Everyone feels blue sometimes. However, if you have untreated hearing loss, you may find that these feelings tend to occur more frequently, linger longer and, for some people, won’t go away.
That’s because having untreated hearing loss puts you at a greater risk for mental health problems, including depression. According to recent research, approximately 11.4% of adults with a self-reported hearing problem said they had moderate to severe depression compared to 5.9% of those without hearing loss.
How Hearing Loss Is Linked to Depression
Untreated hearing loss doesn’t just cut you off from sounds. It also cuts you off from people. You may have difficulty following conversations and communicating. Even strong relationships, such as those with your spouse or children, can become strained. You start to wonder if others are angry with or talking about you because you can’t hear what they’re saying. And you eventually begin to dread once-enjoyable experiences, like going out to dinner with friends or attending family get-togethers.
People with untreated hearing loss often cope by choosing to self-isolate. And it’s this self-isolation that can then lead to depression. According to the Mayo Clinic, depression is “a mood disorder that causes a persistent feeling of sadness and loss of interest and can interfere with your daily functioning.”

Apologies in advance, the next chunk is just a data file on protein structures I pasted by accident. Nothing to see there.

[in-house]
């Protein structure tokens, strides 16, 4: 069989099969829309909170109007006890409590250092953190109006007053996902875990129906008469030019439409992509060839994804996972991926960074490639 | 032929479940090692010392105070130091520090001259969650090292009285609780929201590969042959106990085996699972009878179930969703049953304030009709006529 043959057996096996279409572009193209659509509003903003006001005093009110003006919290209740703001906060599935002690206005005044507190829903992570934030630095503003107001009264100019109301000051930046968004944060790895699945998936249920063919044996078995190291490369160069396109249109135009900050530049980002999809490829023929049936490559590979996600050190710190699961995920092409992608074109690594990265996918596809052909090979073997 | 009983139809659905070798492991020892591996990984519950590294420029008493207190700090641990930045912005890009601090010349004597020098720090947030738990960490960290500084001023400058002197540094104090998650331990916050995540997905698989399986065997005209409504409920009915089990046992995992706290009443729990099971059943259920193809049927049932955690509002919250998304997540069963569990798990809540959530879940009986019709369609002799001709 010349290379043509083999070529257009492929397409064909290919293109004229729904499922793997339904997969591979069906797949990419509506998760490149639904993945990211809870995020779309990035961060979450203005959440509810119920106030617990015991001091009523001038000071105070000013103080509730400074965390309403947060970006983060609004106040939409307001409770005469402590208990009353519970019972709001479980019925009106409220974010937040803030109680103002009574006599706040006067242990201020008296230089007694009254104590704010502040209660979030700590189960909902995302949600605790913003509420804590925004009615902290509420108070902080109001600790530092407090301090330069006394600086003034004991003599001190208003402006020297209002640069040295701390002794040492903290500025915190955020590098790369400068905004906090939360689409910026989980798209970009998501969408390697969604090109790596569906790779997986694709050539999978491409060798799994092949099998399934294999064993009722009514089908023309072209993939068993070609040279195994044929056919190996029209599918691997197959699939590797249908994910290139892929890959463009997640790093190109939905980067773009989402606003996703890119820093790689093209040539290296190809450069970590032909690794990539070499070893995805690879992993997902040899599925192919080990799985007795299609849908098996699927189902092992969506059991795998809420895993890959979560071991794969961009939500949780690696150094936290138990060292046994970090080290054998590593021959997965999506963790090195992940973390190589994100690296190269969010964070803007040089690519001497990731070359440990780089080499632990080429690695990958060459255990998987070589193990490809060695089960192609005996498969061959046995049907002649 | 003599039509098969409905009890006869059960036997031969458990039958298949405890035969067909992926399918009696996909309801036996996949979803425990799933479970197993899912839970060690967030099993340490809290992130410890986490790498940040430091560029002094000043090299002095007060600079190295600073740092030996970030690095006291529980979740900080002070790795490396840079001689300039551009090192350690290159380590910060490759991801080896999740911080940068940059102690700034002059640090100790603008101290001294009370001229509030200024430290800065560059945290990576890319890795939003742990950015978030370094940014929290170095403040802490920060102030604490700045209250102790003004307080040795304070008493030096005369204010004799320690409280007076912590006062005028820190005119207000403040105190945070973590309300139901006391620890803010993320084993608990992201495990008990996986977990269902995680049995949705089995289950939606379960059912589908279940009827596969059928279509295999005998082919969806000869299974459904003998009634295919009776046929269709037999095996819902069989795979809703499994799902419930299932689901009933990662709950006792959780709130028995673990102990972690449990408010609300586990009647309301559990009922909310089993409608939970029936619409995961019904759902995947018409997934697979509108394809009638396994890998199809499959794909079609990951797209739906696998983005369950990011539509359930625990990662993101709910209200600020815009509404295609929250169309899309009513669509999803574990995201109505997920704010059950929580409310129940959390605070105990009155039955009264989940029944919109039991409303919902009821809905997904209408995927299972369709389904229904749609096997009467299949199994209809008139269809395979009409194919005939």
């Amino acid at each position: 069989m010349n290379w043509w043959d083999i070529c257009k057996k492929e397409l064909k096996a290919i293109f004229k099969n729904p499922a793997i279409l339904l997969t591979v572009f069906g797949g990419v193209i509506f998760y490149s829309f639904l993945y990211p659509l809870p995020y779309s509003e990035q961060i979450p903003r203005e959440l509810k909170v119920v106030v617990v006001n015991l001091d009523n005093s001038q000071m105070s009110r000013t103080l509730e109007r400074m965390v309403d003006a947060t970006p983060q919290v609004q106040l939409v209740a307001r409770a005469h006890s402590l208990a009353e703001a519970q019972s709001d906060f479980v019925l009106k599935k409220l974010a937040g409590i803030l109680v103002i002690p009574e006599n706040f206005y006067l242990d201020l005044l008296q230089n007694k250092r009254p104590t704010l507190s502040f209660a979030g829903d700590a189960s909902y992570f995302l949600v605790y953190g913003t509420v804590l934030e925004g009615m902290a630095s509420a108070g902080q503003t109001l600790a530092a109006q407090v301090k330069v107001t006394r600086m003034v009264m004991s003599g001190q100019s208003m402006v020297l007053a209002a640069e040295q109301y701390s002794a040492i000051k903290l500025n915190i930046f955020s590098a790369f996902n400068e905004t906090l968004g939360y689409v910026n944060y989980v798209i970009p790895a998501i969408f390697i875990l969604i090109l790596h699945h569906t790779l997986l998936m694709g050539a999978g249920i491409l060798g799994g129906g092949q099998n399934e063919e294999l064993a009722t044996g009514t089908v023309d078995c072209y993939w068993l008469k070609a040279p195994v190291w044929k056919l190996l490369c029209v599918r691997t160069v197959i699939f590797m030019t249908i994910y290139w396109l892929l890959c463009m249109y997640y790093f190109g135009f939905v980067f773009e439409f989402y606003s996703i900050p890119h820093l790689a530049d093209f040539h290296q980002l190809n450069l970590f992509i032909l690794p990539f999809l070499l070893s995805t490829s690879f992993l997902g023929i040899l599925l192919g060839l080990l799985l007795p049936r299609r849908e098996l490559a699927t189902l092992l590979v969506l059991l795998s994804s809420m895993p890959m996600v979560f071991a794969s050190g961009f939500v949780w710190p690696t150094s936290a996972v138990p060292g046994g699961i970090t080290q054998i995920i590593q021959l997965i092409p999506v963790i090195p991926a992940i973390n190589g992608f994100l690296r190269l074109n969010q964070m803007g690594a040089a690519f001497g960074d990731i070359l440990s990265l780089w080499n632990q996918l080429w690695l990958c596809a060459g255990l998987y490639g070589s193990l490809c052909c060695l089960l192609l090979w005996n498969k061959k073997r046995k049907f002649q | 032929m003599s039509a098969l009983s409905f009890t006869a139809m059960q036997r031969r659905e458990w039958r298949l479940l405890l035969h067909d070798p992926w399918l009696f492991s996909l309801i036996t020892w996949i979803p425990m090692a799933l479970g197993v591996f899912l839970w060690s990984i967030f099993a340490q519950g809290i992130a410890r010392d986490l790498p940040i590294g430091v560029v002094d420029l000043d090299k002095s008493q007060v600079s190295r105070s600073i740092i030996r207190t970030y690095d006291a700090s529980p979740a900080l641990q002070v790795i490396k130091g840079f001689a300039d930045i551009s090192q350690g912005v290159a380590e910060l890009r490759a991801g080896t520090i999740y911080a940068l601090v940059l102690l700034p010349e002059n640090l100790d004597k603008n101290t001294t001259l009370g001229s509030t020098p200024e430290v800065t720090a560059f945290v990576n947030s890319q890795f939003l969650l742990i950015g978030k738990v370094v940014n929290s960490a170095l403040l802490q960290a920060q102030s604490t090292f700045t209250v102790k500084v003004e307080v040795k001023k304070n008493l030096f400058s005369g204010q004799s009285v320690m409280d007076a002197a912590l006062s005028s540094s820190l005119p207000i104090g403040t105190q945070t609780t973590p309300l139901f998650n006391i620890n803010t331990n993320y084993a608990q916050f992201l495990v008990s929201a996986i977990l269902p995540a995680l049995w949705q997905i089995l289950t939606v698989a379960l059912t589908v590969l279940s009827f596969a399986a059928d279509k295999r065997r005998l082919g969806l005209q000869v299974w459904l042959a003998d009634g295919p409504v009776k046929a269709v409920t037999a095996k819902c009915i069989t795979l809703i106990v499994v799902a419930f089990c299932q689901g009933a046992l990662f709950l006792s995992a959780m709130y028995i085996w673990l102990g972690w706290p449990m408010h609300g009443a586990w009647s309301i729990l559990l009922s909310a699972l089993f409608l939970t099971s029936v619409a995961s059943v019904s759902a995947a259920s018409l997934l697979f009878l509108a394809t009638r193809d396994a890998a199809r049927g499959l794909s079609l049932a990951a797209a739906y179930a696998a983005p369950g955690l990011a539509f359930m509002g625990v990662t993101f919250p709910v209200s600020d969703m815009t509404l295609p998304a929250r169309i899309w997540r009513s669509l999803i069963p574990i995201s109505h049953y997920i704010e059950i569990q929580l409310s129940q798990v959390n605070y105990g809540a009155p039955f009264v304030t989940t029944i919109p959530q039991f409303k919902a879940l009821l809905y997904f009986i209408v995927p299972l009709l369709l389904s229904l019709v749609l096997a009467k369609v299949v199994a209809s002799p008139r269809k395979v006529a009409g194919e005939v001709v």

Common signs of depression include:
- Feeling tired and having little energy
- Poor appetite or overeating
- Loss of interest in things you once enjoyed
- Frustration or irritability caused by not being able to understand others
- Voicing feelings of sadness, emptiness, worthlessness or an inability to feel anything
- Having suicidal thoughts—if this happens to you, call 911 immediately or the National Suicide Prevention Lifeline at 1-800-272-TALK
Hear Better to Feel Better
When you’re depressed and have untreated hearing loss, it can be hard to feel hopeful that things will ever change. However, life can get better when you get the help you need. Seeking support from caring medical and mental health professionals is a good first step—and connecting with an audiologist who can prescribe hearing devices can make a big difference.
Research shows the positive benefits of treating hearing loss with hearing devices. For example, nearly 35% of patients in one study who wore hearing devices reported improvements in their mental health, and 52% said their social lives improved. In another study, every single patient who wore hearing devices showed solid improvements in psychosocial and cognitive conditions in just three months.
If you’re concerned you or someone you care about may have a hearing loss, call Precision Hearing at 352-765-8008 today to schedule an appointment.